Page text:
Diplomas for students from high schools and colleges have very different value. On the other hand online certification, like Adobe tests for professional proficiency, has equal value among all who are certified.
The value to the student who earns the first two of these diplomas is woefully different. All the Adobe certificates are equal in value:
- Jefferson High School in Alexandria, Virginia was named by Newsweek as the No. 1 best public high school in the USA for 2010.
- Columbus High School in Bronx, New York is on the New York City Board of Education’s schedule to be closed because of a “long history of sustained academic failure.”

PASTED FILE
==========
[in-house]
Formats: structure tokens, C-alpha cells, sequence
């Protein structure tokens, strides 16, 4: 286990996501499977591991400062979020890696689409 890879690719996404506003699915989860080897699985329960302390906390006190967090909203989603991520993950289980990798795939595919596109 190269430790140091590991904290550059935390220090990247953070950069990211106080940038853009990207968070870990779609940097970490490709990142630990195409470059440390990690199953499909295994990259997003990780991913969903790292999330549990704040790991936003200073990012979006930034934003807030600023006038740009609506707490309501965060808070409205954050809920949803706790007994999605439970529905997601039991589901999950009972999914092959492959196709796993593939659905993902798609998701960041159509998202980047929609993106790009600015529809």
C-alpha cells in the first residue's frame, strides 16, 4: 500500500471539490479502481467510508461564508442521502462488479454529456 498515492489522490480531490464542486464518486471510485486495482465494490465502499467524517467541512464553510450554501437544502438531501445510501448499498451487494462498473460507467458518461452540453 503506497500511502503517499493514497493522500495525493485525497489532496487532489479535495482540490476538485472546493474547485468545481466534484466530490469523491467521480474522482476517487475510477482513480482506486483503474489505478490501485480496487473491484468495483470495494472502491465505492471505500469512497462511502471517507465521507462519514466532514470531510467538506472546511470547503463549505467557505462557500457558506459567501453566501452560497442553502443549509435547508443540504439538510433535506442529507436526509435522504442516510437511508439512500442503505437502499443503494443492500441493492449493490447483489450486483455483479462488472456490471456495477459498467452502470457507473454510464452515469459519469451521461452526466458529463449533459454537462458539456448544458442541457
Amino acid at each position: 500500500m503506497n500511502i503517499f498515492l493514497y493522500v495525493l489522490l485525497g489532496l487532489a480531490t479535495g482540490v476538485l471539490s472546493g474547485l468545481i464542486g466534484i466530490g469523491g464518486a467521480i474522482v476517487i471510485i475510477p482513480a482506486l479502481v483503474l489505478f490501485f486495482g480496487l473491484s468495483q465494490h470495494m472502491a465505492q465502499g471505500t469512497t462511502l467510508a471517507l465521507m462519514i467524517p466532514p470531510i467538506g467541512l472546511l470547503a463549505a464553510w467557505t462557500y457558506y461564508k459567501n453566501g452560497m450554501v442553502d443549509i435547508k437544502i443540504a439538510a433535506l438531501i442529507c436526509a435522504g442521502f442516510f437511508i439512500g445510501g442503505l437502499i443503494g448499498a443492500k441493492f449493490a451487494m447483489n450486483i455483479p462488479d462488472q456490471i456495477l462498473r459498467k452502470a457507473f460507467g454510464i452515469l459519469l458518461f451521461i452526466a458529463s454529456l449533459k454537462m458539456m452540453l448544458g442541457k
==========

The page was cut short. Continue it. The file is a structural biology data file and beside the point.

- Adobe Certification for a professional proficiency is a student’s proof of having qualified in a test online given equally to all comers from any place and any background.
Think about it: If high school diplomas were awarded after online testing that is open to all, a Columbus High School student in the Bronx would have a chance to prove her intellectual and knowledge equality to the Jefferson High School students in Alexandria. There is an echo of equality in the notion of standardized tests given at schools — but this echo does not affect the value of a diploma handed to a Columbus High School graduate.
The way public schools award diplomas based upon their own students instead of equal knowledge testing is not fair. It perpetuates an underclass.